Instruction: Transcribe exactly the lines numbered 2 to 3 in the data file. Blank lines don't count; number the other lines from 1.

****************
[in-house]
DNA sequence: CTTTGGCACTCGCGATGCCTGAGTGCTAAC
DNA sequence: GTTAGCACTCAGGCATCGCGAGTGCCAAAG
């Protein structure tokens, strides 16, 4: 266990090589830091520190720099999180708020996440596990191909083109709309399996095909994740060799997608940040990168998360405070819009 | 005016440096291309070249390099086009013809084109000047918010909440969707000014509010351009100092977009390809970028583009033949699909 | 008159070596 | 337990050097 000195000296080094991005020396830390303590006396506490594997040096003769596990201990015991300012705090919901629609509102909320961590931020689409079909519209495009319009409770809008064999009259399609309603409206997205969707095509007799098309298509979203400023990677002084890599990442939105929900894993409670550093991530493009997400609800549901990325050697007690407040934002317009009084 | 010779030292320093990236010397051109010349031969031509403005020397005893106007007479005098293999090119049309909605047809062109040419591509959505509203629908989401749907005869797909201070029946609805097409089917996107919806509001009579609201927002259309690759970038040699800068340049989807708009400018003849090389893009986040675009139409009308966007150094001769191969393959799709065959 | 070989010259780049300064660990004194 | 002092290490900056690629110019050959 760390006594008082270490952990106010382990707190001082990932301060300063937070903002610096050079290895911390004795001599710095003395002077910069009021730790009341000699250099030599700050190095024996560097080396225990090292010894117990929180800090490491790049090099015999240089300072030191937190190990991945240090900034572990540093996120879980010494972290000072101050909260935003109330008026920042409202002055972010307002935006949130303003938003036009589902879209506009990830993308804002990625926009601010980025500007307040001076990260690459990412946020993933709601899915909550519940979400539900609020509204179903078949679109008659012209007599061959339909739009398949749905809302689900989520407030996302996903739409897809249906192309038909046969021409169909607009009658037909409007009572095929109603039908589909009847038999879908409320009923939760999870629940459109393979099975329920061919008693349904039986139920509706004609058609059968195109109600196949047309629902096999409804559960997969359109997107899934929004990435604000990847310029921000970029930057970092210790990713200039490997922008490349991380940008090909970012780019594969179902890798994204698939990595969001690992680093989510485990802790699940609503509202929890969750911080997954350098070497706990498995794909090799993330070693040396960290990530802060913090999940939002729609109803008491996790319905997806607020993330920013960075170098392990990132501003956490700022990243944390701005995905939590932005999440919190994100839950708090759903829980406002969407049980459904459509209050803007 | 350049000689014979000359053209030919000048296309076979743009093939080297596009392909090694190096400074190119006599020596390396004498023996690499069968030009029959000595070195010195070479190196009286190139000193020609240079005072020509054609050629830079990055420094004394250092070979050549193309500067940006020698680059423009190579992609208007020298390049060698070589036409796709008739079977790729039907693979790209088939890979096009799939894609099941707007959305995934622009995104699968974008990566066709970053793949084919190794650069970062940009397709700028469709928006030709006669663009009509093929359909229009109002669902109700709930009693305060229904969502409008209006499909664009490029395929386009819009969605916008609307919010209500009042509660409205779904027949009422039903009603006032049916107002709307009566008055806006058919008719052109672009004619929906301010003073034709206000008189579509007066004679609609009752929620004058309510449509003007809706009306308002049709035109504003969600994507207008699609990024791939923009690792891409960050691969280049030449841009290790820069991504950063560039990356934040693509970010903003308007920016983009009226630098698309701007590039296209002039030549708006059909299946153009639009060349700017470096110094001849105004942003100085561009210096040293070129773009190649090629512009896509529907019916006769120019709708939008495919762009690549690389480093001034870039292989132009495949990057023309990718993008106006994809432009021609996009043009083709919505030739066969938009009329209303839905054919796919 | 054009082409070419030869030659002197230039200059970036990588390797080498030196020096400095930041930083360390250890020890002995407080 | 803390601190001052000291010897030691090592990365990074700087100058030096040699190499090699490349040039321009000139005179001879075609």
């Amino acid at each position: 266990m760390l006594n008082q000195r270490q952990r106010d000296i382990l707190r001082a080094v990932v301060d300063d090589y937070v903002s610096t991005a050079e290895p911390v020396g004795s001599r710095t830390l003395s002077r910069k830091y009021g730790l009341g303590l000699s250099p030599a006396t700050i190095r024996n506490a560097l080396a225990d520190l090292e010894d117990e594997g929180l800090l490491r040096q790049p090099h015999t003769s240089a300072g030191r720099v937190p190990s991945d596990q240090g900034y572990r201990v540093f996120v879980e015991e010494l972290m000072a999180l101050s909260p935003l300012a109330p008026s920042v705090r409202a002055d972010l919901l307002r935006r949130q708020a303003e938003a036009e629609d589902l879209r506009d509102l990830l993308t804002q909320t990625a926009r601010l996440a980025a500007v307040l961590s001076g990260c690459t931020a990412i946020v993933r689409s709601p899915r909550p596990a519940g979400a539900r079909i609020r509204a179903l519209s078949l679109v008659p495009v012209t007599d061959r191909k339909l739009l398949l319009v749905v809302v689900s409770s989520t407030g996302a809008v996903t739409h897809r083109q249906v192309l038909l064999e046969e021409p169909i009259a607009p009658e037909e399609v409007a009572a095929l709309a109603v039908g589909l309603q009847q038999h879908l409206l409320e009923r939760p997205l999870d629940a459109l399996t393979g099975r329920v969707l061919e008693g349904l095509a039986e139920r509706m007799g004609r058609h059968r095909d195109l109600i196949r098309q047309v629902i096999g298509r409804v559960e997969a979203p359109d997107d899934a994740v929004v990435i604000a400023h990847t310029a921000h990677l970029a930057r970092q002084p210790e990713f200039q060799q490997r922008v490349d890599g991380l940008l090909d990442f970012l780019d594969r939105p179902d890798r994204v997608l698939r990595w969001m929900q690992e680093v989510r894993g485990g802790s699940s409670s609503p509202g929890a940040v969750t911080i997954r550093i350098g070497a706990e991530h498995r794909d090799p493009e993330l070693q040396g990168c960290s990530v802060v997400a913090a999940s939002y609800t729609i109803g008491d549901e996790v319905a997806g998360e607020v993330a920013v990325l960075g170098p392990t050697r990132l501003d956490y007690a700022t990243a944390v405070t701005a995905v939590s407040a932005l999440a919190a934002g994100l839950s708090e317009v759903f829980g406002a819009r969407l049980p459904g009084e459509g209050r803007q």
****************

DNA sequence: CTTTGGCACTCGCGATGCCTGAGTGCTAAC
DNA sequence: GTTAGCACTCAGGCATCGCGAGTGCCAAAG